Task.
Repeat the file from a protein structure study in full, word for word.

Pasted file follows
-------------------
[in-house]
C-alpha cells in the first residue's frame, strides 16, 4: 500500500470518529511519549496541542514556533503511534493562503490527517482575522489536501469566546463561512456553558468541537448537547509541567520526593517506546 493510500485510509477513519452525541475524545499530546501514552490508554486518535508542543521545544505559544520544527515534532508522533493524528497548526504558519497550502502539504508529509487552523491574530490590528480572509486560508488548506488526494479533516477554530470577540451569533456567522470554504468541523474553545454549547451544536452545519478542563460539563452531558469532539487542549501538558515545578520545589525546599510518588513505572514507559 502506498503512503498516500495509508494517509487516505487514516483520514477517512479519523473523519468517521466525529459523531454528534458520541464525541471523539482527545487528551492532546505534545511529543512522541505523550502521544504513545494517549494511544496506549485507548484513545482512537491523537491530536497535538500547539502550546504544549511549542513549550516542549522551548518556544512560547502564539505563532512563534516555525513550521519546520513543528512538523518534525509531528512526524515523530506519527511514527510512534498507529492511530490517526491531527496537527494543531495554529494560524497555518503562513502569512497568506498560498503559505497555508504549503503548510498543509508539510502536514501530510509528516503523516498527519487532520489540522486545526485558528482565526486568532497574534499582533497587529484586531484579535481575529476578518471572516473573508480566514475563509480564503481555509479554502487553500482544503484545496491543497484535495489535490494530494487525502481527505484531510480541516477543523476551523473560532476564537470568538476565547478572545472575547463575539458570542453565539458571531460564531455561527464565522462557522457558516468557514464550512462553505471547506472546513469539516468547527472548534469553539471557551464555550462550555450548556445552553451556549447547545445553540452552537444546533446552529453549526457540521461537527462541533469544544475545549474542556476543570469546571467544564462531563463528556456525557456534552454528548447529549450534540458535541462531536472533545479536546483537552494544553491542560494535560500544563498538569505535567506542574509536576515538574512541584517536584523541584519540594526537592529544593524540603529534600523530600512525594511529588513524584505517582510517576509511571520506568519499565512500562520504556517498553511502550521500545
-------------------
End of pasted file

[in-house]
C-alpha cells in the first residue's frame, strides 16, 4: 500500500470518529511519549496541542514556533503511534493562503490527517482575522489536501469566546463561512456553558468541537448537547509541567520526593517506546 493510500485510509477513519452525541475524545499530546501514552490508554486518535508542543521545544505559544520544527515534532508522533493524528497548526504558519497550502502539504508529509487552523491574530490590528480572509486560508488548506488526494479533516477554530470577540451569533456567522470554504468541523474553545454549547451544536452545519478542563460539563452531558469532539487542549501538558515545578520545589525546599510518588513505572514507559 502506498503512503498516500495509508494517509487516505487514516483520514477517512479519523473523519468517521466525529459523531454528534458520541464525541471523539482527545487528551492532546505534545511529543512522541505523550502521544504513545494517549494511544496506549485507548484513545482512537491523537491530536497535538500547539502550546504544549511549542513549550516542549522551548518556544512560547502564539505563532512563534516555525513550521519546520513543528512538523518534525509531528512526524515523530506519527511514527510512534498507529492511530490517526491531527496537527494543531495554529494560524497555518503562513502569512497568506498560498503559505497555508504549503503548510498543509508539510502536514501530510509528516503523516498527519487532520489540522486545526485558528482565526486568532497574534499582533497587529484586531484579535481575529476578518471572516473573508480566514475563509480564503481555509479554502487553500482544503484545496491543497484535495489535490494530494487525502481527505484531510480541516477543523476551523473560532476564537470568538476565547478572545472575547463575539458570542453565539458571531460564531455561527464565522462557522457558516468557514464550512462553505471547506472546513469539516468547527472548534469553539471557551464555550462550555450548556445552553451556549447547545445553540452552537444546533446552529453549526457540521461537527462541533469544544475545549474542556476543570469546571467544564462531563463528556456525557456534552454528548447529549450534540458535541462531536472533545479536546483537552494544553491542560494535560500544563498538569505535567506542574509536576515538574512541584517536584523541584519540594526537592529544593524540603529534600523530600512525594511529588513524584505517582510517576509511571520506568519499565512500562520504556517498553511502550521500545